The Atlanta Hawks are proof that making the playoffs doesn’t mean respect around the league. Or even in your own town, apparently. Atlanta is the 9th largest metropolitan area of the United States. It’s a warm weather city and has the 3rd most Fortune 500 companies in the US. And this will be the 6th year in a row the team will make the playoffs.
So why doesn’t anyone care about them?
Even when they were getting to the second round of the playoffs, their attendance was poor. It’s not just their own fans that don’t care about the Hawks. When Joe Johnson was leading the Hawks to 53 wins and the second round, nobody really took them seriously. Multiple second round appearances didn’t attract prime free agents. Pundits never talked about the Hawks as contenders who had a chance to get into the Finals. They saw the team for what it was, a 2nd round-ceiling team with an overpaid star who simply wasn’t good enough to lead his team anywhere, and whose contract, and mere presence, prevented the team from improving.
So last summer Danny Ferry came in and traded Johnson for cents on the dollar in order to get out from under his massive contract.
And now it appears the Hawks will not only beat last year’s win total (albeit in a lockout shortened season), but possibly the win total for the year before. And this after losing their best player for spare parts.
And after strangely deciding NOT to trade Josh Smith before the trade deadline, all but guaranteeing he’ll leave this summer for nothing, the Hawks and Raptors are two teams going in very different directions. The Hawks are slowly breaking apart their team, getting rid of the pieces that don’t work and the cumbersome salaries so they will have the lowest payroll in the league this summer, whereas the Raptors are basically building a new Atlanta Hawks team with Rudy Gay in the role of Joe Johnson and will have the 6th highest payroll this summer, despite not making the playoffs.
Which brings us to tonight’s game.
The Hawks are currently a sixth seed and a win against the Raptors and a loss by Philadelphia could guarantee them a playoff berth. Depending on how they play, the rest of the season, they could move up to the 4th seed, and home court advantage in the first round, or move down to 8th and a meeting with Miami in the first round. Obviously, they still have a lot to play for.
The Raptors have lost four in a row and even if Rudy Gay decides to play (he apparently practiced and will be a gametime decision), it will be a tough matchup for the Raptors, who have already lost against the Hawks in their previous meeting, and have historically not done well against them.
While having Gay back will help, the initial bump he gave the team after the trade has flattened out and the team was struggling even before he went down with his latest injury.
I’m guessing Dwane Casey will continue his frustrating habit of adjusting to his opponents rather than making them adjust to you by going small and bringing Amir Johnson off the bench and have Rudy Gay match up against Josh Smith. Ironic since Gay and Smith are such similar players. They both have the talent to be perennial All Stars, but are way too inconsistent and fall too much in love with their jumper to take full advantage of their potential. Smith, though, is a better passer and defender than Gay.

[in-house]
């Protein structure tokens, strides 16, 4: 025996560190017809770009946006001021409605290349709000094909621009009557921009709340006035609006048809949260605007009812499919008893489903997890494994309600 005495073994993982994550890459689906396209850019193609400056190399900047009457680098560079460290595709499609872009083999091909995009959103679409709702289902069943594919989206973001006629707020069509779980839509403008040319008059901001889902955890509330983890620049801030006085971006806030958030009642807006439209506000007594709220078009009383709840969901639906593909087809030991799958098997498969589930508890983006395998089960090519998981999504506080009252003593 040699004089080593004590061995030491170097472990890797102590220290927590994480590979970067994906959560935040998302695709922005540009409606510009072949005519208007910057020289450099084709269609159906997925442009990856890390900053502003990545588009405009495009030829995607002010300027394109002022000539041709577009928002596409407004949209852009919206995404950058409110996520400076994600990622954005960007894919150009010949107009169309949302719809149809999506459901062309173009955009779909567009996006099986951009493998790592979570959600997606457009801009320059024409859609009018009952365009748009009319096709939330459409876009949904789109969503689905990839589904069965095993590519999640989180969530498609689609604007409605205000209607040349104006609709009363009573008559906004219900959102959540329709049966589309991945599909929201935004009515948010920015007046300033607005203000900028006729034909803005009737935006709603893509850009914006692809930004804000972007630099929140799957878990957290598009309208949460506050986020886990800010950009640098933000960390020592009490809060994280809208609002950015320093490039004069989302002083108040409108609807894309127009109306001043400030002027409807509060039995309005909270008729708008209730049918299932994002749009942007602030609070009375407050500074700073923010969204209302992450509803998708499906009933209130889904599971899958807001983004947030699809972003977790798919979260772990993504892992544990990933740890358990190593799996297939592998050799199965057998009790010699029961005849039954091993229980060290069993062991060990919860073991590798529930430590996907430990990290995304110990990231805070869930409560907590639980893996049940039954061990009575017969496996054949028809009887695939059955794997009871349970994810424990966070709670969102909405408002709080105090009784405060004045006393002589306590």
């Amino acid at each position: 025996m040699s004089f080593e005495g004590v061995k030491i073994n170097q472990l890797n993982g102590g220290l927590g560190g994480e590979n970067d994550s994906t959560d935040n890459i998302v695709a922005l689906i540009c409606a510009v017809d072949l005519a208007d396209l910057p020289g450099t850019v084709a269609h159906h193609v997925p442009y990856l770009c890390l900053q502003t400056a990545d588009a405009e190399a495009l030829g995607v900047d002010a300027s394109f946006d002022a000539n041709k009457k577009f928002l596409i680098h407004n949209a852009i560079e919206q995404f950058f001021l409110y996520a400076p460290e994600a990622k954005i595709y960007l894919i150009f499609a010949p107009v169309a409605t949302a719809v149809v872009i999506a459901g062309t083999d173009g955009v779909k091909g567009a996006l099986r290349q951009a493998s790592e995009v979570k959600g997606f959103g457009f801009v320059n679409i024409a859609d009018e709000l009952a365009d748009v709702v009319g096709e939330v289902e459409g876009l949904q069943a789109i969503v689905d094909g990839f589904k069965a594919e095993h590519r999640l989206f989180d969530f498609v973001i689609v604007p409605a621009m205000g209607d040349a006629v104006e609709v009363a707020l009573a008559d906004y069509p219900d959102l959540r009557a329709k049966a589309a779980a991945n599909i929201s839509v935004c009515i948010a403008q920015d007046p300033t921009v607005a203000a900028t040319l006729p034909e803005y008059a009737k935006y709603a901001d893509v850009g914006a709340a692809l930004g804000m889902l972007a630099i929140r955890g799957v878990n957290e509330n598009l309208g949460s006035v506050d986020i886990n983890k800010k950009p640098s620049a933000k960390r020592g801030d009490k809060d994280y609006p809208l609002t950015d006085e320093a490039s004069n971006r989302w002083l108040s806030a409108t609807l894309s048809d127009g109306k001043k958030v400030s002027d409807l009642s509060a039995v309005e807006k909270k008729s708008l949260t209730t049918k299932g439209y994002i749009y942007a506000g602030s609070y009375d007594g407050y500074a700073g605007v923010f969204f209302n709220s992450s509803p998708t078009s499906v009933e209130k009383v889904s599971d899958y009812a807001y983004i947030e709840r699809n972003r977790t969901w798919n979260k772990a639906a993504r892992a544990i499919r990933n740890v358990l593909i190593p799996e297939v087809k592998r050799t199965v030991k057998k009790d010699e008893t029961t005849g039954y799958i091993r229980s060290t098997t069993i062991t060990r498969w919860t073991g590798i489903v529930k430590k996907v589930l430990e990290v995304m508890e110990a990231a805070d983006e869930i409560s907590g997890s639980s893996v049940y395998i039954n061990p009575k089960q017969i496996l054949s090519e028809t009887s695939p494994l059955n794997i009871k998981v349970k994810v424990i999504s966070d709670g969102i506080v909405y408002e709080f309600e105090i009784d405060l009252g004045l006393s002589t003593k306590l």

If Gay is going to become an All Star in the East, Smith is probably going to be his main competition (as long as Smith stays in the East as a free agent), and Smith himself has never made an All Star team.
Lastly, even if you want Colangelo to be fired and believe the Raptors ending the season poorly will help that cause, the team is dangerously close to dropping in the standings, which would mean a better chance of getting a top three pick in the Draft Lottery instead of seeing the pick go to Oklahoma City.
While that might not seem like a bad thing for a team that could use more talent, winning the lottery this year would be similar to winning it in 2006 when there was no consensus top pick and little star power, instead of the next season when they would have had a chance to draft Kevin Durant.
It’s in the team’s best interest to convey the pick to Oklahoma this year, which means the Raptors can drop any more in the standings. So let’s hope for a win.
Since this is my first pre-game writeup, I’ve decided to look at three stats that should have an impact on the game.
1. Three Point Shooting
The Hawks are among the league leaders in three point shooting percentage and Toronto is among the worst. On the other hand, the Hawks are among the worst at defending the three point shot, whereas Toronto is middle of the pack. What Toronto does seem to do well, though, is prevent the opposition from SHOOTING a lot of three pointers, which will be important against the Hawks because they are fourth in the league in three pointers made during the season.
If the Hawks can get a lot of good looks at behind the arc, it could be a long night for the Raptors.
2. Al Horford’s All Star Numbers
Since the All Star Break, Al Horford is averaging 20.5 ppg, 11.4 rpg, shooting 56% from the field and 70% from the line. Jonas Valanciunas will have his hands full. What Horford doesn’t do much of is get to the line. Over 60% of his shots are jumpshots, which Valanciunas isn’t all that comfortable defending, at this point.
My guess is that Amir will play more minutes and will do a better job of defending Horford’s jumper.
3. Hawks 17-19 on the Road
The Hawks are close to a .500 team on the road, and the Raptors play pretty well against sub-.500 teams.
Raptors Player to Watch:
He hasn’t played all that well of late, but I can see him playing big against the young Jeff Teague.
Hawks Player to Watch:
No one on the Raptors matches up well against him and he’s on a bit of a tear his last three games.
Hawks by 7
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- Quick Reaction: Hawks 107 – Raptors 88